Tom Levy is Distinguished Professor of Anthropology and Director of the Center for Cyber-Archaeology and Sustainability (CCAS) in the Qualcomm Institute. He holds the Norma Kershaw Chair in the Archaeology of Ancient Israel and Neighboring Lands at UC San Diego, and is a member of the Jewish Studies Program. Elected to the American Academy of Arts and Sciences, Levy is a Levantine field archaeologist with interests in the role of technology, especially early mining and metallurgy, on social evolution from the beginnings of sedentism and the domestication of plants and animals in the Pre-Pottery Neolithic period (ca. 7500 BCE) to the rise of the first historic Levantine state-level societies in the Iron Age (ca. 1200 – 500 BCE). A Fellow of the Explorers Club, Levy won the 2011 Lowell Thomas Award for “Exploring the World’s Greatest Mysteries.” Levy has been the principal investigator of many interdisciplinary archaeological field projects in Israel and Jordan that have been funded by the National Geographic Society, National Endowment for the Humanities, National Science Foundation, and other organizations. He also conducts ethnoarchaeological research in India. Professor Levy directs the UC San Diego Levantine and Cyber-Archaeology Laboratory, and he was recently elected Chair of the Committee on Archaeological Policy (CAP) of the American Schools of Oriental Research (ASOR) and a member of the European Academy of Sciences and Arts. He is the Principal Investigator on the $1 million, two-year UCOP Catalyst grant for At-Risk World Heritage and the Digital Humanities.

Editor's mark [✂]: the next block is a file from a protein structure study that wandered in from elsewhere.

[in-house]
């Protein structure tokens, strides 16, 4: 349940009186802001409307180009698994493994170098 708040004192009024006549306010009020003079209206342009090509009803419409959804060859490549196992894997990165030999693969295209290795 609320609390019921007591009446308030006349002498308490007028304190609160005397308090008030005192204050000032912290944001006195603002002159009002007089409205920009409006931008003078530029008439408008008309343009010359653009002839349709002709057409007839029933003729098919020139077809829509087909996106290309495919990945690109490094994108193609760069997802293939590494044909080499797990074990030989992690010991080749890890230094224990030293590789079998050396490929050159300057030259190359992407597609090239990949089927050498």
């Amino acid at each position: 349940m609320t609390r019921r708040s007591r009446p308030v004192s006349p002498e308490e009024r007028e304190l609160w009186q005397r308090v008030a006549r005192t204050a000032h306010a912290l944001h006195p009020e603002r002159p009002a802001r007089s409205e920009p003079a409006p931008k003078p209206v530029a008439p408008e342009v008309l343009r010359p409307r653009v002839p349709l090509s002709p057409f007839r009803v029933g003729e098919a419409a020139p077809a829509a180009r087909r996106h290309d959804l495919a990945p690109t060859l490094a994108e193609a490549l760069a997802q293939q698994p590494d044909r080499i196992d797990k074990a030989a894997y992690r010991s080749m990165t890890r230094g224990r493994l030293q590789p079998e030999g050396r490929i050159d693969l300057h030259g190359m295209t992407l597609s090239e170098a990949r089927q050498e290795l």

Email | Website
Isabel Rivera-Collazo, Department of Anthropology and Scripps Institution of Oceanography
Isabel Rivera-Collazo is SCMA’s Faculty Marine Archaeologist and an Assistant Professor on Biological, Ecological and Human Adaptations to Climate Change at UC San Diego’s Department of Anthropology and Scripps Institution of Oceanography. Professor Rivera-Collazo is an environmental archaeologist specializing in geoarchaeology, archaeomalacology, coastal and marine processes, maritime culture and climate change, with regional interests in Puerto Rico, the Caribbean Basin and the Neotropics (pan-Caribbean region); Israel and the eastern Mediterranean. Her research focuses on the effect that human activity has over island ecosystems through time, as well as how people have responded to climate and environmental change in the past. Dr. Rivera-Collazo’s work focuses on resilience and adaptation, investigating what decisions enhance or reduce adaptive success. Taking an applied approach, she also works with local communities in the quest to understand the current and expected impacts of climate change, including threats to coastal heritage. Dr. Isabel Rivera-Collazo has a MSc degree on Palaeoecology of Human Societies and a PhD on Environmental Archaeology both from the Institute of Archaeology, University College London. She is also Research Fellow of the Center of Tropical Ecology and Conservation, and the Laboratory of Environmental Archaeology at the University of Puerto Rico, Rio Piedras Campus.
Email | Website
Walter Munk, Scripps Institution of Oceanography
Walter Munk is co-founder and Science Advisor of the Scripps Center for Marine Archaeology, and Emeritus Research Professor of Geophysics in the Cecil H. and Ida M. Green Institute of Geophysics and Planetary Physics at Scripps Institution of Oceanography. His research includes physical oceanography and geophysics leading to the understanding of ocean currents and circulation, tides, wave propagation in solid and fluid bodies, and the rotation of the Earth. He pioneered the use of high-speed computers for analyzing geophysical data. During the testing of nuclear weapons at Bikini Atoll in the southern Pacific Ocean, Munk participated in analysis of the currents and diffusion in the lagoon and the water exchange with the open seas. Munk also played a lead role in developing a new method for tracking long-term changes in climate associated with global warming as part of the Acoustic Thermometry of Ocean Climate (ATOC) project.